100 feared trapped in Nigeria high-rise collapse

At least six people dead after high-rise building under construction in Lagos collapsed, rescue officials and construction workers say.

Rescue officials said many workers were caught inside the building when it crumbled [Temilade Adelaja/Reuters]

At least six people have been killed after a high-rise building under construction collapsed in Nigeria’s commercial capital Lagos, officials said, with dozens of others feared trapped inside.

A yellow excavator pushed away concrete slabs in the search for people in the rubble of the 21-floor building, which collapsed on Monday in Lagos’s Ikoyi district.

The Lagos State emergency management agency on Tuesday said at least six people had died.

Rescue officials said many workers were caught inside the building when it crumbled though they could not confirm the number of people trapped. Witnesses say up to 100 people are missing.

Officials arriving at the scene were confronted by crowds of people venting their anger that rescue efforts started several hours after the collapse.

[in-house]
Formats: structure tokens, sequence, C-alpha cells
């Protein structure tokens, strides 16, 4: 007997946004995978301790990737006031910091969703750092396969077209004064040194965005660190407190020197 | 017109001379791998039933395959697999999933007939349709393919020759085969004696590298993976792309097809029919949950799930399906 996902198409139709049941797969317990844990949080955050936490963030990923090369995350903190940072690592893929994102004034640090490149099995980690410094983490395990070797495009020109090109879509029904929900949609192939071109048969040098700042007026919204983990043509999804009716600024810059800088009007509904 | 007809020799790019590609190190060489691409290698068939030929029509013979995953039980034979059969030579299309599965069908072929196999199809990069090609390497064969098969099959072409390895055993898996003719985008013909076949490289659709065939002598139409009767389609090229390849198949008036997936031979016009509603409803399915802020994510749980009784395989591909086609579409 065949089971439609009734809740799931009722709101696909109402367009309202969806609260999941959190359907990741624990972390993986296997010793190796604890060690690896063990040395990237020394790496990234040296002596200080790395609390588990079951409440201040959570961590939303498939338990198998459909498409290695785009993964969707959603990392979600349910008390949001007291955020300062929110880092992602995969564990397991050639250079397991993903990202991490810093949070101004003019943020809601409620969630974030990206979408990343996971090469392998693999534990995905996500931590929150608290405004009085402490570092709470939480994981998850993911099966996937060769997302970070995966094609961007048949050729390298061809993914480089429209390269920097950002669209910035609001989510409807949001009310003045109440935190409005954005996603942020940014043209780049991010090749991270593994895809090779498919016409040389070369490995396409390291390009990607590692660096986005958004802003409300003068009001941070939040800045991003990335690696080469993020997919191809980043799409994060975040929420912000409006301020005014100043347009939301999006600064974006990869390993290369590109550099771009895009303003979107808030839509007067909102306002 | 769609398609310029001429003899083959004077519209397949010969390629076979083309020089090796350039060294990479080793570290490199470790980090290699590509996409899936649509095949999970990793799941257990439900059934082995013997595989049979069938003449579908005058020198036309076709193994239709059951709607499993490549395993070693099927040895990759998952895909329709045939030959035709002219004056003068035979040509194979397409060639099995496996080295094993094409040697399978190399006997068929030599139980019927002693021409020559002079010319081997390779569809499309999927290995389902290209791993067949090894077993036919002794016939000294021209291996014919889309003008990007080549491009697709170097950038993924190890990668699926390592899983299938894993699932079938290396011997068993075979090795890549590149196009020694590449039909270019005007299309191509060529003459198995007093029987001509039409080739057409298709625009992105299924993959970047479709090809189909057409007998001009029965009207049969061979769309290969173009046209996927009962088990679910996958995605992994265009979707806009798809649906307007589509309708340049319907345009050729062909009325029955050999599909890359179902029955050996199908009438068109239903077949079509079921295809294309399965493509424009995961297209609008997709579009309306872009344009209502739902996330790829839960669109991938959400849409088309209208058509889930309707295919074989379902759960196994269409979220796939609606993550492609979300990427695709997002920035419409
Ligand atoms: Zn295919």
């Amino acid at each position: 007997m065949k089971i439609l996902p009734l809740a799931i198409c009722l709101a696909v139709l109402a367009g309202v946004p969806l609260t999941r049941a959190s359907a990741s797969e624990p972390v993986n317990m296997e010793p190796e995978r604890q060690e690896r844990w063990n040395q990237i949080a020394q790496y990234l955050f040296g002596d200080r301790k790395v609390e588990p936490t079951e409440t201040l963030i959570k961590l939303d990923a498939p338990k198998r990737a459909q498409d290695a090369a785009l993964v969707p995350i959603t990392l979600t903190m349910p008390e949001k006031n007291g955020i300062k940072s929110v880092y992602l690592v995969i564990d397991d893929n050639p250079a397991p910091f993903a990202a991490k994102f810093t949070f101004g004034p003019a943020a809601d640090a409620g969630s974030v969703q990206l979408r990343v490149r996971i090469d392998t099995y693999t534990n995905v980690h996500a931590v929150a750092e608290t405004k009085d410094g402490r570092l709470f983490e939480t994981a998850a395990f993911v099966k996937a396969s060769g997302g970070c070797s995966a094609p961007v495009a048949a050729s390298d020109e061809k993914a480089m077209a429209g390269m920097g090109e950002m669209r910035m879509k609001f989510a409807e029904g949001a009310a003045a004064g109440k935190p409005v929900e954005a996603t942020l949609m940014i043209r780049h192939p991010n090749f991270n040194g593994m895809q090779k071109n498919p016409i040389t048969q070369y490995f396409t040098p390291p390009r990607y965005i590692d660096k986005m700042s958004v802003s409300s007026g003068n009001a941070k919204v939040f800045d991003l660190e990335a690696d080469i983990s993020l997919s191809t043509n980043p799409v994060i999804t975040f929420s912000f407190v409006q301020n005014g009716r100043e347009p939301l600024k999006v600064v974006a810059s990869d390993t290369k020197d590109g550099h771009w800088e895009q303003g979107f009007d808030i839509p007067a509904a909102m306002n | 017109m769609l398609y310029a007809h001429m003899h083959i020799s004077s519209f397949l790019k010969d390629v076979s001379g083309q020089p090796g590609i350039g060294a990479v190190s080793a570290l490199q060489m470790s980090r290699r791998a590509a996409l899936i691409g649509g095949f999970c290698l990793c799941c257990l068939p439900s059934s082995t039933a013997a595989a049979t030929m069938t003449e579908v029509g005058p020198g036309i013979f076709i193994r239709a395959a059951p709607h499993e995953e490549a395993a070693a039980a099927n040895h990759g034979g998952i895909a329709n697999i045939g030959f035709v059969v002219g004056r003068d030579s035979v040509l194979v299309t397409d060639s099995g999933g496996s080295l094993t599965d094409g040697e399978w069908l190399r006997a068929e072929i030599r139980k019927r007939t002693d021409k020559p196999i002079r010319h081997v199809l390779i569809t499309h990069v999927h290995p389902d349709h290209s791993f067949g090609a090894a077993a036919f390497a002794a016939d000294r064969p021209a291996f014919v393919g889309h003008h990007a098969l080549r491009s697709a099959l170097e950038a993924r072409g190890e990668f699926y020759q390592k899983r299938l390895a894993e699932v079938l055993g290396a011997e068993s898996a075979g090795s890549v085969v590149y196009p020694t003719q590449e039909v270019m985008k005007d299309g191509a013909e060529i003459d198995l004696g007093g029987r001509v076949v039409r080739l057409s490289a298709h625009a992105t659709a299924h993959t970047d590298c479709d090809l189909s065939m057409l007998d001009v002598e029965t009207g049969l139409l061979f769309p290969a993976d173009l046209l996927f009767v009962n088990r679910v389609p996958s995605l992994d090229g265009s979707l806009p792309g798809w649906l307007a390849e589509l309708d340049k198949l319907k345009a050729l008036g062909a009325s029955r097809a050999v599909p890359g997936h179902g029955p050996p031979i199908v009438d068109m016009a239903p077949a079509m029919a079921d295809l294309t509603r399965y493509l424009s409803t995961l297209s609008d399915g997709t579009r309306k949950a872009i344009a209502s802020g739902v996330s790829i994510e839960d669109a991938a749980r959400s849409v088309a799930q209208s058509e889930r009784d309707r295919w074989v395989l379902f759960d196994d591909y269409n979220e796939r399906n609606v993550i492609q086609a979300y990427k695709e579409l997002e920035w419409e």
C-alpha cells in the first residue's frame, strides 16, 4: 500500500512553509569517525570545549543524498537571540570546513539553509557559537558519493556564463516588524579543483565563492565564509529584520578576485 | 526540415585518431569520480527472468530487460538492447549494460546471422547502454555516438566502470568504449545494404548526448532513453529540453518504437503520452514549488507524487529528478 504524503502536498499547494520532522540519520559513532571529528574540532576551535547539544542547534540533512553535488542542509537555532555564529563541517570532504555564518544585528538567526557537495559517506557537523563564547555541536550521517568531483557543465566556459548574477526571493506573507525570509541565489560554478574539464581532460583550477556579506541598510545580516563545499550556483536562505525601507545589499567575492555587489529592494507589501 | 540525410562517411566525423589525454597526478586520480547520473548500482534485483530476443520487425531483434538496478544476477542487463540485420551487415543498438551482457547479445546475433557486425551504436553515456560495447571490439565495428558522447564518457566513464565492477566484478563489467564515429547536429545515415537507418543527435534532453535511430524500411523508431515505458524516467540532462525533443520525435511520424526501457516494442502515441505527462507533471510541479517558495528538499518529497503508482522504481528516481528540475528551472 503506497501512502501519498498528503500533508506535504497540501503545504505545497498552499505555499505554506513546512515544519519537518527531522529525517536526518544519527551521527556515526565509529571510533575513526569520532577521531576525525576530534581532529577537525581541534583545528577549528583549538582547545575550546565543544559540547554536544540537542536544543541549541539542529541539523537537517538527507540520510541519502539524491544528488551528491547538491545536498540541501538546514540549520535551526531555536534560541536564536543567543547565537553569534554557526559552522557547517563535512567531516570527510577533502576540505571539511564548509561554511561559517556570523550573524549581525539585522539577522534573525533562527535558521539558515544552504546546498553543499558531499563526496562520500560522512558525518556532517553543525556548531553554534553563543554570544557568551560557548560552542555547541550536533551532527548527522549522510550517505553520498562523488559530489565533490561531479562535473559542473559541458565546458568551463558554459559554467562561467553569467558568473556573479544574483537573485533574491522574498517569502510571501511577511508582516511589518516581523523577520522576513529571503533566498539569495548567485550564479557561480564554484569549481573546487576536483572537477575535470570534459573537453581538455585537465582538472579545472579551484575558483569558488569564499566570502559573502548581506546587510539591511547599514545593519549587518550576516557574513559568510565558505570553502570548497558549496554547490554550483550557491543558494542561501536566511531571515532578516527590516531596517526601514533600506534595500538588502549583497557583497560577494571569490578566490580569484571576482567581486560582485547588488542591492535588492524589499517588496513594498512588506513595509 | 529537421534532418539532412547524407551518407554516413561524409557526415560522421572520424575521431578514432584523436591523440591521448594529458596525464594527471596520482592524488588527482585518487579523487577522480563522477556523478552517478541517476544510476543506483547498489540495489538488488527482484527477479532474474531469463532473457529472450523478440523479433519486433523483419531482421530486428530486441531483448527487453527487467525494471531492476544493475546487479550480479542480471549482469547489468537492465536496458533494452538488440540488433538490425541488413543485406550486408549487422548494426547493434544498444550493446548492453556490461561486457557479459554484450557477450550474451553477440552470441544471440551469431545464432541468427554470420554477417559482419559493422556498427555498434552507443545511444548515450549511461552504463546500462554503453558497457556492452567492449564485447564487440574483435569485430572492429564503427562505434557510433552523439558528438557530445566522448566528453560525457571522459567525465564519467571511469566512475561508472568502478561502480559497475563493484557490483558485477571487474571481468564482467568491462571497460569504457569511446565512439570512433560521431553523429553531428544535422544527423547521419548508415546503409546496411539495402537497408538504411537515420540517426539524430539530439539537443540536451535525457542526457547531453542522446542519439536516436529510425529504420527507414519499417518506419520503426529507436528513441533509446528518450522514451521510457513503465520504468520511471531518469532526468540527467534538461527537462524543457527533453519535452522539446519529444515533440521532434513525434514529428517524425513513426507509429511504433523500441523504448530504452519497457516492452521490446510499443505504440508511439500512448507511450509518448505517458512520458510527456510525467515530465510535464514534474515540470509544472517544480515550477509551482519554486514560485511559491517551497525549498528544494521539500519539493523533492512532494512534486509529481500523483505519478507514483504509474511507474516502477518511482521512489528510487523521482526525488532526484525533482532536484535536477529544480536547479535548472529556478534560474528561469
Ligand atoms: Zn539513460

Femi Oke-Osanyintolu, general manager of the Lagos State emergency management agency, said “many” workers are trapped in the rubble, without giving a precise figure.

Four people were rescued alive and three more treated for minor injuries at the scene, he said.

Nigeria’s President Muhammadu Buhari has called for rescue efforts to be stepped up as emergency services, including hospitals, swing into action.

Construction workers at the site told the AFP news agency dozens of their colleagues were inside when the building crumbled.

“Like 40 people were inside, I see 10 bodies because I climbed up,” said Peter Ajagbe, 26, one local worker on the site.

“One of my partners is dead.”

Construction worker Eric Tetteh said that he and his brother had managed to escape. But he estimated that more than 100 people were inside the building at the time it crumbled into a pile of debris.

The Ikoyi area is one of the wealthier residential and business districts in Lagos, Nigeria’s densely populated major commercial city.

Building collapses are common in Lagos and other parts of Africa’s most populous country because of the use of sub-standard materials and the flouting of construction regulations.

In one of the worst building disasters, more than 100 people, mostly South Africans, died when a church guesthouse crumbled in Lagos in 2014.

Source: AFP